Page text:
Atrial fibrillation (AF) is the most common cardiac arrhythmia, affecting over six million Europeans. Patients present with an increased risk for stroke, dementia, heart failure and mortality. The pathophysiology of AF is complex and incompletely understood while emerging clinical evidence underscores a genetic aetiology to AF. Recent genome-wide associated studies (GWAS) have uncovered various genetic polymorphisms that are linked to AF. However, these studies do not prove a direct pathogenic role of these genetic loci in the development of the condition. Thus, it is necessary to demonstrate a direct functional effect of causal alleles on transcription or protein function. Scientists of the EU-funded ADAM-15 AND AF (Evaluation of ADAM-15 in atrial fibrillation) project set out to provide solid evidence on the role of ADAM-15 in AF. ADAMs (A Disintegrin And Metalloproteinase) constitute a large family of membrane-bound glycoproteins implicated in essential cellular processes as well as diseases like cancer and atherosclerosis. Recent evidence demonstrates an upregulation of ADAMs in AF patients' concomitant with deregulated cardiac remodelling. To study the role of ADAM-15 in AF, scientists generated knockout mice and studied their cardiac phenotype. Interestingly, no alterations were observed in body, heart or ECG parameters but ADAM15 knockout mice showed a significantly increased vulnerability for atrial arrhythmias compared to wildtype controls. The induced arrhythmia episodes were also significantly prolonged. Collectively, the results of the study provided compelling evidence that common genetic variants could have a functional effect on cardiac rhythm and thus increase the vulnerability for AF. Research on other GWAS risk loci will improve our understanding of AF pathophysiology further. Central to such studies will be the ADAM15 knockout mouse model as it the only available stable model system for AF.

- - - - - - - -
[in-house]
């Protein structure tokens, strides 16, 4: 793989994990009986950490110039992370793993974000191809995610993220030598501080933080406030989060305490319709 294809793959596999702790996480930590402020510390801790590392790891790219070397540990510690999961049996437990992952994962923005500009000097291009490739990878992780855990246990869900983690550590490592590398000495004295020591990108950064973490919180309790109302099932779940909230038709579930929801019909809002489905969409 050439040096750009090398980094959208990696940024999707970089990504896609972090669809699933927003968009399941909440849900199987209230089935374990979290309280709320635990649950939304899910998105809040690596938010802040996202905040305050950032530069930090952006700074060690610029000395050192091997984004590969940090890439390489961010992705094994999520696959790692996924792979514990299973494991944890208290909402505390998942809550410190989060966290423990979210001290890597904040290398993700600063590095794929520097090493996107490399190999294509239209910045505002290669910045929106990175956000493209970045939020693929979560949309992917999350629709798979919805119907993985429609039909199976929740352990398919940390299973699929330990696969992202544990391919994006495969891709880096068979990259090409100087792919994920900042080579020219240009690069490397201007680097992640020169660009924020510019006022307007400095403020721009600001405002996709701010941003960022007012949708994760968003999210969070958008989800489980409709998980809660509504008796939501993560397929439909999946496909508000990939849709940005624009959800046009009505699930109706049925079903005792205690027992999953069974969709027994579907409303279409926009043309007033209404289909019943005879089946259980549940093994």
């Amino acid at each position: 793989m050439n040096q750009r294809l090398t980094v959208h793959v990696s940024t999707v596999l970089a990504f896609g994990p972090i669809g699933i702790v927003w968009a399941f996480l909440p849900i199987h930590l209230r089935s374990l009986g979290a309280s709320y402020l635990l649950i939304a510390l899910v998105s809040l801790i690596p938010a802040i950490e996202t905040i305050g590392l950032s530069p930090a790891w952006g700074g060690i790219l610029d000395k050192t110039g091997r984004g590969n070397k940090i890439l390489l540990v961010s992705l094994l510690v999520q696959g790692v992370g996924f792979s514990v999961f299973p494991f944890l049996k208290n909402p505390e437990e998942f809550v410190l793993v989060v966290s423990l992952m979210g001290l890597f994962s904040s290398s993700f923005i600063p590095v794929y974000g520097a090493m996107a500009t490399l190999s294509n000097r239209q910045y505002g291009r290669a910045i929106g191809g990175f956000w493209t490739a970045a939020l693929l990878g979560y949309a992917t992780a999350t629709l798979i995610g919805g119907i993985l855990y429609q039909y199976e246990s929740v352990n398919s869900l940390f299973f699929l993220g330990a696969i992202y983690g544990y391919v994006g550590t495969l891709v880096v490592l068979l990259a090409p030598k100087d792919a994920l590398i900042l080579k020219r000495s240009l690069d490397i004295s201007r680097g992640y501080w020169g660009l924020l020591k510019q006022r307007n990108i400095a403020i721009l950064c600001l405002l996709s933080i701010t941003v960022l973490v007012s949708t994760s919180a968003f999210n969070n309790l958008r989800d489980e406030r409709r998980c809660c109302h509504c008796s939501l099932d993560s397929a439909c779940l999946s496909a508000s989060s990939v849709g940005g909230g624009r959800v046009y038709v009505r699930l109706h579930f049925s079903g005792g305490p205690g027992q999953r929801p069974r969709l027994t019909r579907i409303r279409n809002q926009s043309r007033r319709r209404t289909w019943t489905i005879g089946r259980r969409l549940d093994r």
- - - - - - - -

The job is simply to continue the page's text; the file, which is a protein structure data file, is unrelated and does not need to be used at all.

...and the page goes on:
Cardiac arrhythmia, atrial fibrillation, GWAS, ADAM-15 AND AF, ADAM-15